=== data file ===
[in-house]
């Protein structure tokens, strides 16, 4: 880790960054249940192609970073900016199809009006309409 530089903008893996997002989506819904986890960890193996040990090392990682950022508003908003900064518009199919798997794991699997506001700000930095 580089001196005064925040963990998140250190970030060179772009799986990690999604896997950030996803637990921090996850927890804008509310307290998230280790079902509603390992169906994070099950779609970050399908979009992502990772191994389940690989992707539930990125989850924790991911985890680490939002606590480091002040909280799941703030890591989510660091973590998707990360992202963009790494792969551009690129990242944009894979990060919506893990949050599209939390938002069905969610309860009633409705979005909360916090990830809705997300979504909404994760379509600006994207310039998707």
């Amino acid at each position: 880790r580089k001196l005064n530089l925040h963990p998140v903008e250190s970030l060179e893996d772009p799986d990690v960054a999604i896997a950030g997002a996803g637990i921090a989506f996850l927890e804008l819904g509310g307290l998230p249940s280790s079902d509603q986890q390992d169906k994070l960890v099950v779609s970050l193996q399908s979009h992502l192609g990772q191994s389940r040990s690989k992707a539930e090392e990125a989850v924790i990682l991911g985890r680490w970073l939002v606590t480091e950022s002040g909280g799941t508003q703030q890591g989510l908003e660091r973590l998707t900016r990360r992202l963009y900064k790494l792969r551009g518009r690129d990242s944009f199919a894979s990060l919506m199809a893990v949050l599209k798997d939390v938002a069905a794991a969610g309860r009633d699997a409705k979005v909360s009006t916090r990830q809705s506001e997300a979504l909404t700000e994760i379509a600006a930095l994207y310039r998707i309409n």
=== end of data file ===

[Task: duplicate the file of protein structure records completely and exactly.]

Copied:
[in-house]
């Protein structure tokens, strides 16, 4: 880790960054249940192609970073900016199809009006309409 530089903008893996997002989506819904986890960890193996040990090392990682950022508003908003900064518009199919798997794991699997506001700000930095 580089001196005064925040963990998140250190970030060179772009799986990690999604896997950030996803637990921090996850927890804008509310307290998230280790079902509603390992169906994070099950779609970050399908979009992502990772191994389940690989992707539930990125989850924790991911985890680490939002606590480091002040909280799941703030890591989510660091973590998707990360992202963009790494792969551009690129990242944009894979990060919506893990949050599209939390938002069905969610309860009633409705979005909360916090990830809705997300979504909404994760379509600006994207310039998707």
């Amino acid at each position: 880790r580089k001196l005064n530089l925040h963990p998140v903008e250190s970030l060179e893996d772009p799986d990690v960054a999604i896997a950030g997002a996803g637990i921090a989506f996850l927890e804008l819904g509310g307290l998230p249940s280790s079902d509603q986890q390992d169906k994070l960890v099950v779609s970050l193996q399908s979009h992502l192609g990772q191994s389940r040990s690989k992707a539930e090392e990125a989850v924790i990682l991911g985890r680490w970073l939002v606590t480091e950022s002040g909280g799941t508003q703030q890591g989510l908003e660091r973590l998707t900016r990360r992202l963009y900064k790494l792969r551009g518009r690129d990242s944009f199919a894979s990060l919506m199809a893990v949050l599209k798997d939390v938002a069905a794991a969610g309860r009633d699997a409705k979005v909360s009006t916090r990830q809705s506001e997300a979504l909404t700000e994760i379509a600006a930095l994207y310039r998707i309409n």